There are many factors leading to N loss. Farmers need to understand what the combination of factors are that lead to N loss and be given the opportunity to remedy the said issue. And a relevant period of time. Many farmers have made beg changes to effluent application etc. We are yet to see the down stream affects of these changes.

    I still think there is a lot to learn scientifically. Until we have a great grasp of the issue we should not be brandishing farmers with socialist control. If you doubt our need for more science google "Eutrophication of lakes cannot be controlled by reducing nitrogen input: Results of a 37-year whole-ecosystem experiment"

    Mr E

    1. Just because NZ has the lowest environmental impact and the lowest cost, does not mean there is not an environmental cost. There clearly is an environmental cost and it is not factored into our farming business models.

      The nitrate leaching from stock is totally a urine issue. Numerous papers show that a majority (85%) of nitrate leaching from a stock system is caused by urine.
      But urine is not the sole cause of total agricultural leaching. Horticulture has a much higher rate of leaching than dairy for example and there is no urine in a hort system.

      Mike says in his presentation at 8:40 "This is not a fertiliser issue, it is a stock urine issue" The cap is on stock urine.

      Education you say is the answer?!? Ha ha Yeah right.

      We all know how nitrate leaching works.

      The problem is we have a farming business model which requires a large amount of assets and only returns 2-4% on asset. There is no room in the current farming model to change their farming practises dramatically in order to farm environmentally.


  3. I didn't say at no cost. But farmers have been factoring environmental costs for years. Rates, drainage, riparian planting, self imposed N limits, good N application strategies, overseer budgets. Why do they do these things. Because of environmental cost.....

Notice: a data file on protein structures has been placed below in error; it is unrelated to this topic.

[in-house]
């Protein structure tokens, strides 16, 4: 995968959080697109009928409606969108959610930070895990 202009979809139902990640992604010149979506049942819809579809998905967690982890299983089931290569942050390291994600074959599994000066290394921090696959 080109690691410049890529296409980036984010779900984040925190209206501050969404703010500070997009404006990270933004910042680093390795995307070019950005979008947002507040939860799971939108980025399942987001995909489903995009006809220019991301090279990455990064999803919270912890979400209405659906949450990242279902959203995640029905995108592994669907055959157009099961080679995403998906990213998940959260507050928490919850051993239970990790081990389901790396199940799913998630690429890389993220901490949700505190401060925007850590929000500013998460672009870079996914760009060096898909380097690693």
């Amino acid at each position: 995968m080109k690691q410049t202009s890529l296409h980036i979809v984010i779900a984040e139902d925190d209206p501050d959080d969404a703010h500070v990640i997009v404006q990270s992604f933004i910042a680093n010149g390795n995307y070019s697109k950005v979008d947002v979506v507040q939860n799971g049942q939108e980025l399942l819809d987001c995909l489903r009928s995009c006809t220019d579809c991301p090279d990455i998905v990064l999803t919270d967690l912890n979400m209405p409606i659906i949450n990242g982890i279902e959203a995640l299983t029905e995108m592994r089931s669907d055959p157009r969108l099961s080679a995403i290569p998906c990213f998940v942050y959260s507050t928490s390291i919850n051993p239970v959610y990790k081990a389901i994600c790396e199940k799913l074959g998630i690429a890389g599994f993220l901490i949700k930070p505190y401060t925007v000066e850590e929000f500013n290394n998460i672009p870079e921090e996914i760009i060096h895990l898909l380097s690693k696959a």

I can see you have been sucked in Glen.

    Let me ask you this. Take urea off a dairy farm and what is the N output then? Plenty of papers showing it is well below drinking standards- 11.2ppm. (R Monagen Edendale)

    Let me ask you this. Take dairy farm from light to heavy soils do you get less N loss? But same urine application. Again plenty of papers.

    Let me ask you this. Winter cows indoors. Less N loss? But same urine application.

    Let me ask you this. Winter cows on grass rather than crop. Less N loss? But same urine application

    Urine is a significant delivery mechanism but not the problem. The problem is a complex interaction of variables. It is not rock science.

    Mike says.... But I don't agree. I have not been sucked in.

    I don't agree about assets and the return. There are heaps of farmers who have got it right. If you are saying we can't change our systems because of our cost structure that is wrong. Farmers need education to know where their greatest leaks are and clog them. Yes Education. Controlling farms from a government point of view with broad plans would cause farming devastation, in my opinion.

    Mr E